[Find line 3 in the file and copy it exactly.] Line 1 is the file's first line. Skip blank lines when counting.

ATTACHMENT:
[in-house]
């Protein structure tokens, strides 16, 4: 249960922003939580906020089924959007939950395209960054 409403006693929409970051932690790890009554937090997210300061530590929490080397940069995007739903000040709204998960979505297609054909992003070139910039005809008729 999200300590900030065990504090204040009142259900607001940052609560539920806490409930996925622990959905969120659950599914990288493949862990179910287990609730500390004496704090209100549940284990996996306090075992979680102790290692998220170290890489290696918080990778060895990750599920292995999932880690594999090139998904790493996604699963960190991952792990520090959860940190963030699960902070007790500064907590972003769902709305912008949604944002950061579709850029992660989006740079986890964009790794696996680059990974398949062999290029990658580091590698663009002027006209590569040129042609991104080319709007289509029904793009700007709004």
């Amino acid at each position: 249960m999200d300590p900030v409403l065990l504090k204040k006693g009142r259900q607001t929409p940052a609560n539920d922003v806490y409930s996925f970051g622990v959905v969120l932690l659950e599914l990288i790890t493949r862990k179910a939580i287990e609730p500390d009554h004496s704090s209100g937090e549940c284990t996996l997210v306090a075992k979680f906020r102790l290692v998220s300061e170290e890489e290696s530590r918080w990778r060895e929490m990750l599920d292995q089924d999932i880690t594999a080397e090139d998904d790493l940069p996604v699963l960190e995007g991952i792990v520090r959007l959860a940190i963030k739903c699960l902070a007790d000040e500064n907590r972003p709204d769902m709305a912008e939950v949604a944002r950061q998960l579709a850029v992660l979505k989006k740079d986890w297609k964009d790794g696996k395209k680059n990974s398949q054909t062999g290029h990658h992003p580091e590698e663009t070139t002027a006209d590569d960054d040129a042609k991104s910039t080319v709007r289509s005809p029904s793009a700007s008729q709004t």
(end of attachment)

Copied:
């Amino acid at each position: 249960m999200d300590p900030v409403l065990l504090k204040k006693g009142r259900q607001t929409p940052a609560n539920d922003v806490y409930s996925f970051g622990v959905v969120l932690l659950e599914l990288i790890t493949r862990k179910a939580i287990e609730p500390d009554h004496s704090s209100g937090e549940c284990t996996l997210v306090a075992k979680f906020r102790l290692v998220s300061e170290e890489e290696s530590r918080w990778r060895e929490m990750l599920d292995q089924d999932i880690t594999a080397e090139d998904d790493l940069p996604v699963l960190e995007g991952i792990v520090r959007l959860a940190i963030k739903c699960l902070a007790d000040e500064n907590r972003p709204d769902m709305a912008e939950v949604a944002r950061q998960l579709a850029v992660l979505k989006k740079d986890w297609k964009d790794g696996k395209k680059n990974s398949q054909t062999g290029h990658h992003p580091e590698e663009t070139t002027a006209d590569d960054d040129a042609k991104s910039t080319v709007r289509s005809p029904s793009a700007s008729q709004t």